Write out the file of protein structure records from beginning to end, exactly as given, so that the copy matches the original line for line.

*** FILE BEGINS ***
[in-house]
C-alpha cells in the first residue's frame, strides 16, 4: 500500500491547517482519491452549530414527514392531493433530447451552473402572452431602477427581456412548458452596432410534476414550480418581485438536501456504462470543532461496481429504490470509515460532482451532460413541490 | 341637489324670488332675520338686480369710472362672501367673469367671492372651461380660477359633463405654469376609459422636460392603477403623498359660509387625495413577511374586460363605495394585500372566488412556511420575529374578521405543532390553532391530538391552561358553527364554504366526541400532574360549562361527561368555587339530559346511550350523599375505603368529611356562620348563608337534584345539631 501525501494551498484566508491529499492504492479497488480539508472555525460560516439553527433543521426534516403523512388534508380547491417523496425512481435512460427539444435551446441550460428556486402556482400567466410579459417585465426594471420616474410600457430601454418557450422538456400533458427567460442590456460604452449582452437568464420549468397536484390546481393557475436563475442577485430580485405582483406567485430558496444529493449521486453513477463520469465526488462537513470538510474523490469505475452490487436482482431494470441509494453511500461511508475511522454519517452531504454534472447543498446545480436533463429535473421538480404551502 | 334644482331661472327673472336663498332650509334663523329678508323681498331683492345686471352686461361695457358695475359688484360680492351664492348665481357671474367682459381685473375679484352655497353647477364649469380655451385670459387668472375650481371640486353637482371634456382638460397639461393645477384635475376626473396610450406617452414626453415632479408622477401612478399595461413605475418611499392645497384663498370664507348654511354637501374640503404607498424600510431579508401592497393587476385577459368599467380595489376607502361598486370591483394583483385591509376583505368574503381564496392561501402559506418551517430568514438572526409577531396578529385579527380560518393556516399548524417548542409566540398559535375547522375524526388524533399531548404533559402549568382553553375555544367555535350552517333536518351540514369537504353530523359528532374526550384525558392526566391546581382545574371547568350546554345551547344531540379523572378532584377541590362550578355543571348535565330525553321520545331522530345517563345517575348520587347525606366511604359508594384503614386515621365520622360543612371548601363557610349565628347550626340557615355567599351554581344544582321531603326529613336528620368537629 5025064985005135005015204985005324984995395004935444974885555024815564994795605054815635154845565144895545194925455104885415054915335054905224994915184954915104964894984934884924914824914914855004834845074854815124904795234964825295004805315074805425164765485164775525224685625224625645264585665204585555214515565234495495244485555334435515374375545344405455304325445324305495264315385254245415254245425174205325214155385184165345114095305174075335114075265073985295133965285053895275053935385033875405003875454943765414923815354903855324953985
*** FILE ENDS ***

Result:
[in-house]
C-alpha cells in the first residue's frame, strides 16, 4: 500500500491547517482519491452549530414527514392531493433530447451552473402572452431602477427581456412548458452596432410534476414550480418581485438536501456504462470543532461496481429504490470509515460532482451532460413541490 | 341637489324670488332675520338686480369710472362672501367673469367671492372651461380660477359633463405654469376609459422636460392603477403623498359660509387625495413577511374586460363605495394585500372566488412556511420575529374578521405543532390553532391530538391552561358553527364554504366526541400532574360549562361527561368555587339530559346511550350523599375505603368529611356562620348563608337534584345539631 501525501494551498484566508491529499492504492479497488480539508472555525460560516439553527433543521426534516403523512388534508380547491417523496425512481435512460427539444435551446441550460428556486402556482400567466410579459417585465426594471420616474410600457430601454418557450422538456400533458427567460442590456460604452449582452437568464420549468397536484390546481393557475436563475442577485430580485405582483406567485430558496444529493449521486453513477463520469465526488462537513470538510474523490469505475452490487436482482431494470441509494453511500461511508475511522454519517452531504454534472447543498446545480436533463429535473421538480404551502 | 334644482331661472327673472336663498332650509334663523329678508323681498331683492345686471352686461361695457358695475359688484360680492351664492348665481357671474367682459381685473375679484352655497353647477364649469380655451385670459387668472375650481371640486353637482371634456382638460397639461393645477384635475376626473396610450406617452414626453415632479408622477401612478399595461413605475418611499392645497384663498370664507348654511354637501374640503404607498424600510431579508401592497393587476385577459368599467380595489376607502361598486370591483394583483385591509376583505368574503381564496392561501402559506418551517430568514438572526409577531396578529385579527380560518393556516399548524417548542409566540398559535375547522375524526388524533399531548404533559402549568382553553375555544367555535350552517333536518351540514369537504353530523359528532374526550384525558392526566391546581382545574371547568350546554345551547344531540379523572378532584377541590362550578355543571348535565330525553321520545331522530345517563345517575348520587347525606366511604359508594384503614386515621365520622360543612371548601363557610349565628347550626340557615355567599351554581344544582321531603326529613336528620368537629 5025064985005135005015204985005324984995395004935444974885555024815564994795605054815635154845565144895545194925455104885415054915335054905224994915184954915104964894984934884924914824914914855004834845074854815124904795234964825295004805315074805425164765485164775525224685625224625645264585665204585555214515565234495495244485555334435515374375545344405455304325445324305495264315385254245415254245425174205325214155385184165345114095305174075335114075265073985295133965285053895275053935385033875405003875454943765414923815354903855324953985